Biblical bottles: Jeroboam to Salmanazar

Salmanazar – nine litres/12 bottles
Used in: Champagne, Bordeaux and Burgundy

Assyrian siege warfare as depicted by Angus McBride for the Osprey military history series

In the litany of Assyrian kings that have had the name Salmanazar, the one the bottle may refer to is Salmanazar V – this would lend some historical continuity to the early bottles at least.

Salmanazar was king of Assyria from 727-722 BC. The Assyrians were a very ancient Semitic people whose civilization had emerged in the early Bronze Age, around 2,600 BC, based around the cities of Assur and Nineveh.

Having reached its apogee in the late Bronze Age when it was an empire that stood in comparison to the Baylonians, Hittites and Egyptians, Assyria suffered a slump during the Bronze Age collapse that began in 13th or 12th century BC and lasted some 150 years – a ‘systems collapse’ which saw the end of the Hittites and Mycenaean Greece among others.

In the late 900s BC however the Assyrian empire, frequently referred to now as the Neo-Assyrian Empire, began to expand once again and grew enormously over the course of the next 300 years. It subjugated Babylon and spread westwards until its territories encompassed the entire span of the fertile crescent from the mouth of the Tigris and Euphrates to the Negev desert and borders of Egypt.

Salmanazar’s reign was short but eventful. His father, Tiglath-Pileser III had received the tribute of both king Ahaz of Judah and king Menahem Israel (Samaria) and the Biblical account in 2 Kings is corroborated almost exactly in the Assyrian records.

Hoshea came to the throne of Israel in 732 BC, having overthrown king Pekah, and initially remained a loyal vassal of the Assyrians but when Salmanazar succeeded his father this loyalty began to waver.

It seems Hoshea began making overtures to Pharaoh Osorkon IV (‘King So’ in the Bible but the chronology suggests it should be Osorkon) and Salmanazar quickly discovered this treachery.

He turned his armies loose on Israel and campaigned there in 727, 726 and 725 BC according to the Assyrian Eponym Canon, while the Babylonian Chronicle apparently relates that he ravaged the city of “Sha-ma-ra-in” – likely Samaria/Sechem.

Hoshea was captured but the fate of this last King of Israel is entirely unknown. It is likely he was executed. The Assyrians and Babylonians were not renowned for their clemency towards defeated enemies.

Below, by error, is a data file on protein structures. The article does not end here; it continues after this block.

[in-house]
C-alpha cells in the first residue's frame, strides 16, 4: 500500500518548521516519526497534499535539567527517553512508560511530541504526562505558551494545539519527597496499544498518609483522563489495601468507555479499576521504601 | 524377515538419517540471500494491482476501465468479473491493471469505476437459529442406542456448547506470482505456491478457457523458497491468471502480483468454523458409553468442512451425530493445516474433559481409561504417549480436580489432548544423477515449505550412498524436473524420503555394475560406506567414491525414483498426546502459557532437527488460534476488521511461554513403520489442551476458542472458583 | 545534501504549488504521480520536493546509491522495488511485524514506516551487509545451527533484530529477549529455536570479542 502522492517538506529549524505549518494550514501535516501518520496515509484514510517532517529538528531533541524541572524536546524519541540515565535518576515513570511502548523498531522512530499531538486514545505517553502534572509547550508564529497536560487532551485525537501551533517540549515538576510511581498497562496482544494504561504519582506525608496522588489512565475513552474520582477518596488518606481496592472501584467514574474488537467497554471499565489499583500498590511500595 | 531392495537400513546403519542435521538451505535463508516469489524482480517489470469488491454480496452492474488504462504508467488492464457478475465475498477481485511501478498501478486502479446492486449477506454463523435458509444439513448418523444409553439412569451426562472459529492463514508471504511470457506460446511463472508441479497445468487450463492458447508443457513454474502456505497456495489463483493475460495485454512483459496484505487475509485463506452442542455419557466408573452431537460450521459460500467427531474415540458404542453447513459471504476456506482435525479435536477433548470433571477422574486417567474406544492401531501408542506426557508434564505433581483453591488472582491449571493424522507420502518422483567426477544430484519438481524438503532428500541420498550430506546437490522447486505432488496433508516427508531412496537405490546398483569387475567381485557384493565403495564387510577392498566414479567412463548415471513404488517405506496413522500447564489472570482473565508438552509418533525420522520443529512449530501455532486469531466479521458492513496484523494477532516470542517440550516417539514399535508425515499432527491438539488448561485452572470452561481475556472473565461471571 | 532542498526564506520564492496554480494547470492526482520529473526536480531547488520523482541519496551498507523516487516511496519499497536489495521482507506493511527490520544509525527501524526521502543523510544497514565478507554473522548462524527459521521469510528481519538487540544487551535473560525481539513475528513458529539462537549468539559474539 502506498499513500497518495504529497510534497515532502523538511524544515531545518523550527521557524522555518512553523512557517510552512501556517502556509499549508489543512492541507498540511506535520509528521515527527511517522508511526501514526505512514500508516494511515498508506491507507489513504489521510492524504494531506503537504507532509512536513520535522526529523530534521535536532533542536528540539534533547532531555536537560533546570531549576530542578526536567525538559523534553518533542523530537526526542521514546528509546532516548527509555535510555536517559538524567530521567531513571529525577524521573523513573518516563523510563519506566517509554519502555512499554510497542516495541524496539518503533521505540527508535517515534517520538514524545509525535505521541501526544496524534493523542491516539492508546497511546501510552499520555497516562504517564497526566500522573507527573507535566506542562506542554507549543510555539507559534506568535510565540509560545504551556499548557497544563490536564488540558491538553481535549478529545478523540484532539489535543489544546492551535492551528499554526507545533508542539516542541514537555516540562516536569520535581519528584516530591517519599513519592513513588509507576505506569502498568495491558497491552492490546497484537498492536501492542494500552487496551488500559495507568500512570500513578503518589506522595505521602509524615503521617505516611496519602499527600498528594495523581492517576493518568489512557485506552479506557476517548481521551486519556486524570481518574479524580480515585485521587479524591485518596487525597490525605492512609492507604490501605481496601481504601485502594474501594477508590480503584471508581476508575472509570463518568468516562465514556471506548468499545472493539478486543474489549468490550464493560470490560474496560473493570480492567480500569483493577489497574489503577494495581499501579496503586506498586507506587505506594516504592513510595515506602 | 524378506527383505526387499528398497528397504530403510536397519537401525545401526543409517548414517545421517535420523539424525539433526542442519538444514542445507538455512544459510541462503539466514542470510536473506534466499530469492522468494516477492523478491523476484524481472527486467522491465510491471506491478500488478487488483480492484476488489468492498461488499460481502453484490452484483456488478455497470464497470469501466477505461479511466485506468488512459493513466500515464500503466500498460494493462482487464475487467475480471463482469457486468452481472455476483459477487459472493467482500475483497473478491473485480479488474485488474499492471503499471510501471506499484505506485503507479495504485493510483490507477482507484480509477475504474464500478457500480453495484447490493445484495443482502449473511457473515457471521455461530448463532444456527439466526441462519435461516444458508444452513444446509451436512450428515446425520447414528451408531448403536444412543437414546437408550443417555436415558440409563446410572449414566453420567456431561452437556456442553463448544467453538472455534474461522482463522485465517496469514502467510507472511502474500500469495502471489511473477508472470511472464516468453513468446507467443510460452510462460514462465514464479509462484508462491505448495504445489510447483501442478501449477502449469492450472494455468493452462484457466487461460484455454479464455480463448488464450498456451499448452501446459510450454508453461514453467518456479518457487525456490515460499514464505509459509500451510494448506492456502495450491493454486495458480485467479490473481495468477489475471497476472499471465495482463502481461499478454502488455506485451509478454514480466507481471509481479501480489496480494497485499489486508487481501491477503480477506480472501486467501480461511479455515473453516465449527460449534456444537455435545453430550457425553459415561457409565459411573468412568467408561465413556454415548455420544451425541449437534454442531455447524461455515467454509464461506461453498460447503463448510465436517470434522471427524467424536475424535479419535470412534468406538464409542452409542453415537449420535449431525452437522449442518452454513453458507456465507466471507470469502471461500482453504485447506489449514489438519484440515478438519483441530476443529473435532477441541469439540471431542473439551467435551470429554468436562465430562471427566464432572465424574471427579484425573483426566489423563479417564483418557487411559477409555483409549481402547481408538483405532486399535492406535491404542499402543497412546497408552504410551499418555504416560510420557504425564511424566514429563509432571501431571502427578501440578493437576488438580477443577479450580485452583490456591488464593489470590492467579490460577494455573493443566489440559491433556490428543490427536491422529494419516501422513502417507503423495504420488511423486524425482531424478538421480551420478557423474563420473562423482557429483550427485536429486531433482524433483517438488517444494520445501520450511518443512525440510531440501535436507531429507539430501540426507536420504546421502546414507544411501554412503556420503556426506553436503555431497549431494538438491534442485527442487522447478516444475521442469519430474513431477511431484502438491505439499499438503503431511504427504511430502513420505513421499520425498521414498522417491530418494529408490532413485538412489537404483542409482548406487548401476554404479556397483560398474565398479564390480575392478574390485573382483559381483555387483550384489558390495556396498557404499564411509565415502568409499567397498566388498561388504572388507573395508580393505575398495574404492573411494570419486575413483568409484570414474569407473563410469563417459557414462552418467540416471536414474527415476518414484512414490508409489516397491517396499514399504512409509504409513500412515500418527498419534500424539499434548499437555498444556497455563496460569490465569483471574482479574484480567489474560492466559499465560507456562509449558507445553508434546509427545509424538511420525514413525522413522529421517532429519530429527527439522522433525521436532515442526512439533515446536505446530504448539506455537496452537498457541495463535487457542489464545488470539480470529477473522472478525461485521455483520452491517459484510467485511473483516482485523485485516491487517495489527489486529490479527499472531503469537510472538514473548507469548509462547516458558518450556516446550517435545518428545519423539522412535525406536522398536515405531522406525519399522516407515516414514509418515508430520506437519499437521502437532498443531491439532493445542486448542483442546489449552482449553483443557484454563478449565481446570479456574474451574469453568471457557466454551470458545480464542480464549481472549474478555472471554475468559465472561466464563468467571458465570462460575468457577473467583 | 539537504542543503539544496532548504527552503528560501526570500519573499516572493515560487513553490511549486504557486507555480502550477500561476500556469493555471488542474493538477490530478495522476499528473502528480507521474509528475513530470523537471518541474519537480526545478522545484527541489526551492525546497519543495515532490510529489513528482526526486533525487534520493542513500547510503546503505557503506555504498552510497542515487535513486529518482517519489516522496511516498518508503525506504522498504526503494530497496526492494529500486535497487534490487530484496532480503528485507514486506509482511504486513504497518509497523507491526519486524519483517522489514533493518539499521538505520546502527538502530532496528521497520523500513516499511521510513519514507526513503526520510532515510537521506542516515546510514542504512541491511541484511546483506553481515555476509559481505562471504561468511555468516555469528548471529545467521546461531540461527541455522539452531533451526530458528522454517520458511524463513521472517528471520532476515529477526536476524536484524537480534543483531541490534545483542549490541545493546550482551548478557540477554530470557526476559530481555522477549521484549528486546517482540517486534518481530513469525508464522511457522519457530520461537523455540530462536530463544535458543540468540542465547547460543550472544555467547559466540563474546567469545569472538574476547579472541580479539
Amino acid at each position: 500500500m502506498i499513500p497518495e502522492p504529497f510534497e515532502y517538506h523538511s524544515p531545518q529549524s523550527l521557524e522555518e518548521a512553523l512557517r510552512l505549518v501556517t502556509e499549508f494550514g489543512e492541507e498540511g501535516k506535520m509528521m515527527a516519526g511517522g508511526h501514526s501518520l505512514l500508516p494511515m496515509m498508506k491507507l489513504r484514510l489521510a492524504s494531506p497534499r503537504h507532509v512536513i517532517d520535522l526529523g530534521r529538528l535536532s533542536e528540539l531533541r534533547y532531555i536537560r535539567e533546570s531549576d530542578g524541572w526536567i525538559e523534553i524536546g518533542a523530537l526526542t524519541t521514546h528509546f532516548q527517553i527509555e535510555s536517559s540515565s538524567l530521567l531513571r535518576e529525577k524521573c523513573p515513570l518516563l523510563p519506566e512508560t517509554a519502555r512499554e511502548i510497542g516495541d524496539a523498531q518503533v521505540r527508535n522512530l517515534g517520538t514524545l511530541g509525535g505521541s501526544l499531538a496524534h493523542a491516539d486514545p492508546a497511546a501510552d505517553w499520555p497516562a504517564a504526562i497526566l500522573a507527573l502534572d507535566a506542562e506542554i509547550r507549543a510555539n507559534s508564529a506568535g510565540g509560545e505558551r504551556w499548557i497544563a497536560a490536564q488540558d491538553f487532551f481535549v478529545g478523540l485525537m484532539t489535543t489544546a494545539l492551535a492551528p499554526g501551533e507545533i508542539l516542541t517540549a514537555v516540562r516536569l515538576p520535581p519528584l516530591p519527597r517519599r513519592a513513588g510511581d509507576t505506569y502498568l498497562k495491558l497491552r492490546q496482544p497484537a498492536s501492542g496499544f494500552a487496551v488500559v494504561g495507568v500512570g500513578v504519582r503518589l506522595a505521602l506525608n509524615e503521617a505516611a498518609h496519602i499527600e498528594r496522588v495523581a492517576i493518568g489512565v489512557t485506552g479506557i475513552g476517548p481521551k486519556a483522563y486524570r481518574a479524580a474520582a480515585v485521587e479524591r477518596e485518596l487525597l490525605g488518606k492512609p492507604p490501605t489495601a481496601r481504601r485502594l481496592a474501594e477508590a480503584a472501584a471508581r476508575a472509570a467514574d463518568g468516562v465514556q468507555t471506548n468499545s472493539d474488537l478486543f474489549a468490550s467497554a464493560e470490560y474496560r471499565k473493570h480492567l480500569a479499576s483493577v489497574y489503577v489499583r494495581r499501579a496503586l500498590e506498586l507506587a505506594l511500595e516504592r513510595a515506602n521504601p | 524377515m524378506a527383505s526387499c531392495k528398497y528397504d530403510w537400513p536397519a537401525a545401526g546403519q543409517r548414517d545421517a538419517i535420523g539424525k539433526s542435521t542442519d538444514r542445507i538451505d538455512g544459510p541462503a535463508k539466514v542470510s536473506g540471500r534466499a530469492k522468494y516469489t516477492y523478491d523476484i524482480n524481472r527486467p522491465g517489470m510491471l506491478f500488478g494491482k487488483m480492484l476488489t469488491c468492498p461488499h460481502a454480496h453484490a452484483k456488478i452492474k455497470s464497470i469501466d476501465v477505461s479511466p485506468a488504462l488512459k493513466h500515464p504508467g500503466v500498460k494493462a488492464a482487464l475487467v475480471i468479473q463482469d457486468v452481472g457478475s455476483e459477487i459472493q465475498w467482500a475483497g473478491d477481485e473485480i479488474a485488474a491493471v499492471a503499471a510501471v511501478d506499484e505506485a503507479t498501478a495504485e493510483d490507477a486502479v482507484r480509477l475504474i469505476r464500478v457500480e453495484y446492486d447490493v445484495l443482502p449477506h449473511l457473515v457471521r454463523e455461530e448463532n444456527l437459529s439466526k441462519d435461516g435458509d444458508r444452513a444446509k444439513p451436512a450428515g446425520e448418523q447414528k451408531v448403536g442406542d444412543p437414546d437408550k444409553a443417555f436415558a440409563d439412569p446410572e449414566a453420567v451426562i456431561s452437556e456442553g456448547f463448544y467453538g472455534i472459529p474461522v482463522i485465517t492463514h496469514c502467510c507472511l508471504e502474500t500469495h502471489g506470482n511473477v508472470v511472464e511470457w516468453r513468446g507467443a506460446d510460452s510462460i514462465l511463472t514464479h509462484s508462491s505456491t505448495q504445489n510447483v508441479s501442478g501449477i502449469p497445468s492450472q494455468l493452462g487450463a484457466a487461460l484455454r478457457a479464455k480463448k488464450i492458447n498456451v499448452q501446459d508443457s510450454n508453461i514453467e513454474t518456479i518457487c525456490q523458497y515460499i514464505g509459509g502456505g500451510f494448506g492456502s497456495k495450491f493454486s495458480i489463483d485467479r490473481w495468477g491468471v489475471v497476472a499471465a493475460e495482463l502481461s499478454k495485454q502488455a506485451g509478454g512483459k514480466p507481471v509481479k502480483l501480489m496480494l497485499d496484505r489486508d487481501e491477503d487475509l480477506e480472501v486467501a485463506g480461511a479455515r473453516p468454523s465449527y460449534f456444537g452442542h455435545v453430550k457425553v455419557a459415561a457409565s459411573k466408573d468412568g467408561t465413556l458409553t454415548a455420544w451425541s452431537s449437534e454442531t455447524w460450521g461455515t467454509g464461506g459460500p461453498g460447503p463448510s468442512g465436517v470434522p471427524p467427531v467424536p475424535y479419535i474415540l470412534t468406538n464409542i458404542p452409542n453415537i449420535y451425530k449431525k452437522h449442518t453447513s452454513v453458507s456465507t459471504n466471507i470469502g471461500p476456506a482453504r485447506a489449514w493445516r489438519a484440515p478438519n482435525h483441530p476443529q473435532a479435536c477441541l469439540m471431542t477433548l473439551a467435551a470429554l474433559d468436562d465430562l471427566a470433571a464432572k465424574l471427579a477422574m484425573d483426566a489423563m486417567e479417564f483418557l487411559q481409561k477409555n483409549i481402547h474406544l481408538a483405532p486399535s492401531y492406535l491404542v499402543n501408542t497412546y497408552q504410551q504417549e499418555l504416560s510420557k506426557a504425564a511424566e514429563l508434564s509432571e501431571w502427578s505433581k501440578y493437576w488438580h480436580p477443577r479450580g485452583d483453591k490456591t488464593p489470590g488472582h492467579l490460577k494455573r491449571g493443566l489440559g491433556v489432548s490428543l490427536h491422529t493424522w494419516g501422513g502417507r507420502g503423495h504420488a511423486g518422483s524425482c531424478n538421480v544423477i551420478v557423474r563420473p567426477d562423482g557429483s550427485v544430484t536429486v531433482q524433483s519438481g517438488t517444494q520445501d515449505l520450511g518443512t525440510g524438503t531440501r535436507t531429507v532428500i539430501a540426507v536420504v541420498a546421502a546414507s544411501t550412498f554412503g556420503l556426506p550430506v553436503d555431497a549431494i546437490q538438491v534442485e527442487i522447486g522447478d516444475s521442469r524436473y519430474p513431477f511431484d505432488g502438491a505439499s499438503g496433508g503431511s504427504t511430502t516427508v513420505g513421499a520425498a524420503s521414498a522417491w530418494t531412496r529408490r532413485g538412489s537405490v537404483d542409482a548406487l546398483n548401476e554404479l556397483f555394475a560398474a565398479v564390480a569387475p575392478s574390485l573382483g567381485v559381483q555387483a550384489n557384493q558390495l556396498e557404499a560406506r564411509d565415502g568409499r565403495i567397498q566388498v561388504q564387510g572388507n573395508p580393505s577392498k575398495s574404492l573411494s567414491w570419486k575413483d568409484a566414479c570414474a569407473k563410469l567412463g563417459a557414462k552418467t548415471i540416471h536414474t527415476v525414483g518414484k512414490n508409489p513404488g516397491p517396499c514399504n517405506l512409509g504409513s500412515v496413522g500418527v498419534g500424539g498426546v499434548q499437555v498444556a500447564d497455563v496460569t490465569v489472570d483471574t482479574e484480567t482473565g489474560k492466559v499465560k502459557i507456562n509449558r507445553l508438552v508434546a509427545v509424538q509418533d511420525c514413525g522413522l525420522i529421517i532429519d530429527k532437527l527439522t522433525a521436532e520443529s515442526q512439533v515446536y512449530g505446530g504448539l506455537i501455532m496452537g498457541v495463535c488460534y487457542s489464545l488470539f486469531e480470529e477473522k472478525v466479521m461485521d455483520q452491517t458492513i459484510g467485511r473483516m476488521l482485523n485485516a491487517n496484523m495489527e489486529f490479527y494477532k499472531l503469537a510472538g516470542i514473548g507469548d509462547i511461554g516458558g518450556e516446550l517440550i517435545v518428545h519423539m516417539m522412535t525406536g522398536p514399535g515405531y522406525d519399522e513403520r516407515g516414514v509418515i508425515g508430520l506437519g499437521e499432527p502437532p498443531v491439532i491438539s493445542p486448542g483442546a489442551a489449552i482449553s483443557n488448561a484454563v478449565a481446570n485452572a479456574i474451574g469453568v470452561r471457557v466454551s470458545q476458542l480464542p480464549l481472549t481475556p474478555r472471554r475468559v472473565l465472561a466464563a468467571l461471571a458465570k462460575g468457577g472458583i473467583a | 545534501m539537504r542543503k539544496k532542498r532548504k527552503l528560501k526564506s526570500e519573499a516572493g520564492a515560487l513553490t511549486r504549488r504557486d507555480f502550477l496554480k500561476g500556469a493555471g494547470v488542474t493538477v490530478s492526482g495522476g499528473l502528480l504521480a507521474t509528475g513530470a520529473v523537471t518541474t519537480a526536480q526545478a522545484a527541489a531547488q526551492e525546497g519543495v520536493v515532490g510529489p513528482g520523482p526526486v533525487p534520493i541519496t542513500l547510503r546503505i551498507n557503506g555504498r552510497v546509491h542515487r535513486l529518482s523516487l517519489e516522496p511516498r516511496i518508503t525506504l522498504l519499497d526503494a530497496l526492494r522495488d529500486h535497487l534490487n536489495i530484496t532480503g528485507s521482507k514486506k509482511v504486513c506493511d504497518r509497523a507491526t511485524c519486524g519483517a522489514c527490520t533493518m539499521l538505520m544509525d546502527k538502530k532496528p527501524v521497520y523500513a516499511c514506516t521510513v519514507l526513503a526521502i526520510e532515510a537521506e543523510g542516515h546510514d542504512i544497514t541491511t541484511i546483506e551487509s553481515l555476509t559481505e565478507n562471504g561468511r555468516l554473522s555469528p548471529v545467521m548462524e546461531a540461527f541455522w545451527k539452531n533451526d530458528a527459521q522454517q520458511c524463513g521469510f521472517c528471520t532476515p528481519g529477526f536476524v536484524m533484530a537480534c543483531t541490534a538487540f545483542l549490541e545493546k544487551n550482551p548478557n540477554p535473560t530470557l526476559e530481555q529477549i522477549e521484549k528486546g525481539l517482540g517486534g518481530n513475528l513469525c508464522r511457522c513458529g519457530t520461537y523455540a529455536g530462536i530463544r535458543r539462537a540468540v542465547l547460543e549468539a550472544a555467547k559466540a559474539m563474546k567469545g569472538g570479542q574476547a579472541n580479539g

Salmanazar and his successor, Sargon II, were then responsible for the first great deportation of Hebrews.

2 Kings relates: “In the ninth year if Hoshea the king of Assyria took Samaria, and carried Israel away into Assyria, and placed them in Halah and in Habor by the river of Gozan, and in the cities of the Medes.”

It is highly unlikely that they took away everyone, however. As we shall see with the later Babylonian captivity, it is more likely they took just the ruling elite of Israelite society. Nonetheless, due to small population sizes of the time this could still have represented a substantial proportion of the people in Israel and helped give rise to the idea of the “10 lost tribes of Israel”. The Samaritans who came to live in that land and who exist as an ethno-religious group to this day, claim they are descended from those Hebrews left behind after the destruction of Israel by Salmanazar V.

5 Responses to “Biblical bottles: Jeroboam to Salmanazar”

  1. Kent Benson says:

    “In the Book of Samuel, Saul does indeed meet death and defeat at the hands of the Philistines at the Battle of Gilboa after proving himself unworthy in the eyes of God, although whether he fell on his own sword or was polished off by an Amalekite is unknown as both accounts are given in 1 Samuel and 2 Samuel respectively.”

    The II Sam. 1:1-16 account of Saul being killed by an Amalekite at the battle of Gilboa was a story told to David by the very Amalekite in question. It is thought that the Amalekite was an opportunist hoping to curry favor with the heir to the throne (David) by delivering the news of Saul’s death and taking credit for it. It didn’t work, David had him killed for slaying “God’s anointed.”

    The Amalekite’s story is probably not what actually happened. The history recorded by the chroniclers of I & II Samuel (I Sam. 31:1-6) has Samuel killing himself with his sword in order to avoid torture at the hands of the Philistines, after being incapacitated by a Philistine arrow – this, only after his armourbearer refused to do the job. An almost identical account is recorded in I Chron. 10:1-6.

  2. Kent Benson says:

    “Of course, these figures are nonsense, although people have tried to justify them literally through all manner of tenuous arguments.”

    It is your explanation of the Bible’s account of pre-flood longevity that is tenuous. Many things in the Bible seemed like nonsense until science advanced to enough to give them credence. Isaiah 40:22 refers to the “circle of the earth”, which was nonsense prior to Galileo. The physical world prior to a world-wide flood could have been dramatically different. According to the biblical record, it never rained, instead a mist went up from the earth to water the ground (Gen. 2:5-6). One speculation is that a filtering canopy surrounded the earth blocking virtually all harmful solar radiation. In addition, there could have been a much more oxygen-rich environment contributing to longevity. We’re not likely to ever know why humans may have lived much longer thousands of years ago, but treating the idea as nonsense is a closed minded approach to examining human history.

  3. There are several kings named Shalmaneser, see .
    Shalmaneser II was the king of Assyria 1030–1019 BC and ruled for 12 years according to the Assyrian Kinglist.
    So, I think, a big bottle containing 12 standard bottles, is named in honor of these 12 years 🙂

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